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NPPGA ramps up digital to keep message fresh, timely

By
Kathleen Thomas Gaspar

Communication within every company and association is key, particularly during these times of less in-person time and more face-to-face via app meetings and instant connecting across the internet.

And many marketing campaigns are expanding the digital component to keep association members in touch with each other while at the same time opening new avenues for meeting the needs of customers.

Ted Kreis, marketing/communications director for the Northern Plains Potato Growers Association, is working with producers and designers to refresh NPPGA’s website, nppga.org, as well as increase visibility on social media.

Addressing the challenges of COVID-19 and the changing horizon for in-house meetings and networking, Kreis said monies originally planned for in-person functions have been rechanneled to the needs of the members through other platforms.

“We have shifted a significant amount of funds from trade shows that have been canceled to print and digital advertising, along with improvements to websites and promotional video productions,” he explained in mid-November, adding, “Member meetings have all been virtual to this point.”

COVID has also impacted the digital efforts to some extent, he said. “It delayed some video shooting for the website,” he said. The exact timing for going live has not been established, but Kreis said all the wheels are in motion.

Virtual meetings are no small task for the NPPGA, which boasts a membership of more than 200 potato  growers and shippers across the Red River Valley region of North Dakota, Northwestern Minnesota and extreme Eastern Montana and represents one of the nation’s top-10 overall potato-producing areas and the largest producer of red potatoes in the United States. 

Headquartered in East Grand Forks, MN, NPPGA is charged with handling marketing, legislation, research and communication for its members. It is staffed by President Donavon Johnson, Director of Finance/Operations Diane Peycke, Potato Grower General Manager Todd Phelps, Marketing/Communications Director Kreis and ND/MN Extension Potato Agronomist Andy Robinson.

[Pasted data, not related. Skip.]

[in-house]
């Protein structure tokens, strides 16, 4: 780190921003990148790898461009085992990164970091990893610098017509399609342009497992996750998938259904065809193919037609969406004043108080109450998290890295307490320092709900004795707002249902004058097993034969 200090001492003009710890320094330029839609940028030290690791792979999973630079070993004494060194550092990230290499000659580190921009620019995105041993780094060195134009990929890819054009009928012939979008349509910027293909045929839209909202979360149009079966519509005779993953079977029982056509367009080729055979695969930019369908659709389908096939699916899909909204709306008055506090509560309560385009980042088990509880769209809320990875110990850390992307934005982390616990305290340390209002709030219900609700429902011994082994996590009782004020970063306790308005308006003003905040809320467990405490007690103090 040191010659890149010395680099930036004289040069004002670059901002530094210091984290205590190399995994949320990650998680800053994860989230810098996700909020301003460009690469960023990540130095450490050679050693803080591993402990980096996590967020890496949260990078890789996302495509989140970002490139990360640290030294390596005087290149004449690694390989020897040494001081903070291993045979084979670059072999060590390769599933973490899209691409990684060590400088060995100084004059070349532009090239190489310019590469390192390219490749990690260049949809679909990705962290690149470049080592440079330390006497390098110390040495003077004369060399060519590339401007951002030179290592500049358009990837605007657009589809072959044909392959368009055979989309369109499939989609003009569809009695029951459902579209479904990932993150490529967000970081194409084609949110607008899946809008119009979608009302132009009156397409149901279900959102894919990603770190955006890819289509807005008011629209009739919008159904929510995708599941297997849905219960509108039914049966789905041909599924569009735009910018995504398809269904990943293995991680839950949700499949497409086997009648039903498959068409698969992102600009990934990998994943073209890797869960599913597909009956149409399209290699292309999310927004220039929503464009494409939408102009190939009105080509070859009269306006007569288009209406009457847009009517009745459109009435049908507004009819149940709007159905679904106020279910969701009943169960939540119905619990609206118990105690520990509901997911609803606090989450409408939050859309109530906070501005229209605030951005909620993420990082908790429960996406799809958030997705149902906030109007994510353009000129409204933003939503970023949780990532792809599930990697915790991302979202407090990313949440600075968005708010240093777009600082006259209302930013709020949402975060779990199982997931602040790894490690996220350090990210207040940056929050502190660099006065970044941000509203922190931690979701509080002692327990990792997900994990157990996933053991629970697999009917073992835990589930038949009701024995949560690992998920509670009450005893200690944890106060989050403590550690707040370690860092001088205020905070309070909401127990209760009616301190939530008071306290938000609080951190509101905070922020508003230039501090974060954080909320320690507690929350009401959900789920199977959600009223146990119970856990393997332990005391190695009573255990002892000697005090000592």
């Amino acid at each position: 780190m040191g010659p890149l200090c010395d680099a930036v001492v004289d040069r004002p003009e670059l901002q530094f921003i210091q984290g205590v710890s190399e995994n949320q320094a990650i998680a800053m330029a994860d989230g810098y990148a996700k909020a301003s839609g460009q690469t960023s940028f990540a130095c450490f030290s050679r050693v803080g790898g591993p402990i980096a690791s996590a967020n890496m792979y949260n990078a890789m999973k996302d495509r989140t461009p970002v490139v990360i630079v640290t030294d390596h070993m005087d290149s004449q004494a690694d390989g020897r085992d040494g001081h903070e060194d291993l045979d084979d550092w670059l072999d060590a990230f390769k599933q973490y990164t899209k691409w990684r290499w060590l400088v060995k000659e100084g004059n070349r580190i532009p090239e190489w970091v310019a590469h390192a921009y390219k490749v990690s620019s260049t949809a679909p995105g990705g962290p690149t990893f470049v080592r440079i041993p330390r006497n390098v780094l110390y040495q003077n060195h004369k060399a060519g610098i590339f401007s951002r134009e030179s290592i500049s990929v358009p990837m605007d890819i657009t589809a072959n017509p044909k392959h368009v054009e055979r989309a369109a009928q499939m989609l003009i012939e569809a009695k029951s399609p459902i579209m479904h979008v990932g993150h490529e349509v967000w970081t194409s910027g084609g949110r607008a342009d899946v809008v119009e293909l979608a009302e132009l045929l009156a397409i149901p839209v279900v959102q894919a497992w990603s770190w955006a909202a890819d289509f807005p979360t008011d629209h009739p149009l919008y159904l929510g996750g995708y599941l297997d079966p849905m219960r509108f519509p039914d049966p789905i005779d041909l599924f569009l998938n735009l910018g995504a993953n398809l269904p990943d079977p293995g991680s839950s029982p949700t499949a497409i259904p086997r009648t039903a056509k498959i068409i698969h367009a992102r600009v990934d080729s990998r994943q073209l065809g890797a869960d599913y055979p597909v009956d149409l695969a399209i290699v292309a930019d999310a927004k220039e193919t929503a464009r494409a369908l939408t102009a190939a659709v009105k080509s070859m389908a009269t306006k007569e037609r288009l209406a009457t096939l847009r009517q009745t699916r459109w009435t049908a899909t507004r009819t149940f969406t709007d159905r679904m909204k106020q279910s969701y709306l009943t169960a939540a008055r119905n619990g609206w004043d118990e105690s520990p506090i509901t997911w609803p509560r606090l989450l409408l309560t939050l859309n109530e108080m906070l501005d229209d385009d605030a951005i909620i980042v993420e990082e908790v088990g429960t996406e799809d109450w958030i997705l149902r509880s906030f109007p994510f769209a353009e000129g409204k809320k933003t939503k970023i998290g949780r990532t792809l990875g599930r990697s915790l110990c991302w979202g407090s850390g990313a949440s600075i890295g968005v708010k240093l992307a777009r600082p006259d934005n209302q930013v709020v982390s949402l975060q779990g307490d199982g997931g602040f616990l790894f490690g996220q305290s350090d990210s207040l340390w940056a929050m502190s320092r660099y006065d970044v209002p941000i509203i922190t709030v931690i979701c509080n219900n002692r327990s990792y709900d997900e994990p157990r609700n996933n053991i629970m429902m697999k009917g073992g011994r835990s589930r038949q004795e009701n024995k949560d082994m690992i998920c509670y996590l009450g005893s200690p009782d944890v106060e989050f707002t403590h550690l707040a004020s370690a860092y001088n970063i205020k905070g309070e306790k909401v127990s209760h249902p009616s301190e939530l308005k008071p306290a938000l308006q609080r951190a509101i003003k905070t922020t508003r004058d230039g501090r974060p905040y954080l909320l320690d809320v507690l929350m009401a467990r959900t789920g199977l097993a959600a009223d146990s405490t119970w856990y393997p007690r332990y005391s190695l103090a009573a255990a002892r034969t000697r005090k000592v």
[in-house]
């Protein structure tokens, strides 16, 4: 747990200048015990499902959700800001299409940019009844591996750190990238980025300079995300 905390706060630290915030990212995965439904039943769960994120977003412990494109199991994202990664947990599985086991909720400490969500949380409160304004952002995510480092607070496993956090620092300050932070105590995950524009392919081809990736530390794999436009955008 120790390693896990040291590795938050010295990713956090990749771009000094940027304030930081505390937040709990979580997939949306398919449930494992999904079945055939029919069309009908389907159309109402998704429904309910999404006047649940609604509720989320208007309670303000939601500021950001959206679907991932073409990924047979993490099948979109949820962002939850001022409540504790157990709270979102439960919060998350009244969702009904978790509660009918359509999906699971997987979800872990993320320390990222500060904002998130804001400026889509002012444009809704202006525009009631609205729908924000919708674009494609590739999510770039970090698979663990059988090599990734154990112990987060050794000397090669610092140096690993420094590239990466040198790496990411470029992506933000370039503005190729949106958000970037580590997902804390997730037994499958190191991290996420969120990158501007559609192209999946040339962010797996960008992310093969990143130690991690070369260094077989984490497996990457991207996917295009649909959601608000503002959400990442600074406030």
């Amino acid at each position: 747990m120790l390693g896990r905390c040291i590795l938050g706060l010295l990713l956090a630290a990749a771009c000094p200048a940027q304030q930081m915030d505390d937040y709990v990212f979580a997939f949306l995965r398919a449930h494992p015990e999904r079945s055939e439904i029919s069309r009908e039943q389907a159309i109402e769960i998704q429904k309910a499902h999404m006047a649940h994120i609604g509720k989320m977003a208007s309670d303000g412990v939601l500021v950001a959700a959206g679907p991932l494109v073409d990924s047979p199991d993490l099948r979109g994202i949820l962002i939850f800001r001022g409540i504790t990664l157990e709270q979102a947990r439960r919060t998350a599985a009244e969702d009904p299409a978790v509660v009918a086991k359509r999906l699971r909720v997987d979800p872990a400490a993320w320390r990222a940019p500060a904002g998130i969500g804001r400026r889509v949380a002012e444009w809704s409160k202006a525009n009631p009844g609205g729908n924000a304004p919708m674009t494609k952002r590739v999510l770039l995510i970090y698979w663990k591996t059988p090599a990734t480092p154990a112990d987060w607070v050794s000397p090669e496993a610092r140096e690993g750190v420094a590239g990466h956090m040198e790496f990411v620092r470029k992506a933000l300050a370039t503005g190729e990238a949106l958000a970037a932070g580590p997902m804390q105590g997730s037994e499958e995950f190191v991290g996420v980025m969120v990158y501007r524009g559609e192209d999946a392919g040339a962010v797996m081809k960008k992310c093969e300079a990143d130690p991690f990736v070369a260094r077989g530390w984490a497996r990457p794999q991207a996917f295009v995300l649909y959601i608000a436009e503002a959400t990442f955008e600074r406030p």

The region’s potato industry is unique in a number of ways, including the fact nearly all of the Red River Valley spuds grown for fresh are non-irrigated. Potatoes grown just outside the RRV in Central and Western North Dakota are irrigated, and they are used for french fries.

“North Dakota and the neighboring counties in Minnesota planted roughly 82,000 acres to potatoes in 2020, producing about 25 million cwt of potatoes,” Kreis said.

“Roughly 65 percent went for frozen processing, 16 percent for the fresh market, 10 percent for chips and 9 percent for certified seed.  Major varieties for the fresh market are Red and Dark Red Norland; major varieties for the frozen processing market are Russet Burbank and Umatilla. Cascade and Dakota Pearl are popular chipping varieties, and the seed sector is very diversified.”

He noted the growing season “in general was good,” but he said, “Some losses occurred due to heavy rain in late June and very dry harvest conditions in September and October.”

And, Kreis said, the impact of the pandemic affected some of the acreage as well. “COVID did cause some frozen processing acres to be trimmed, approximately 10 percent.  Fresh growers have seen foodservice business virtually evaporate, but retail sales have been very good as more people are eating at home during the pandemic.”

In the fresh sector, Farmers to Families Food Box Program’s start-up had less of benefit to the NPPGA members, Kreis said.

 “The majority of the Food Box business was during the summer when we’re not in the market,” he explained. “There has been some business in this fall with the latest appropriation of funds but nothing significant in the Red River Valley.”

Common issues shared by Association members include COVID protocol, transportation and labor. Kreis said all the sheds are following appropriate safety protocol; transportation is “very tight”; and labor, too, is termed “very tight.”

But the weeks leading into Thanksgiving saw business that Kreis described as “very brisk,” and along with the rest of the produce world, the Northern Plains is going into 2021 hoping brighter days come with the new year.

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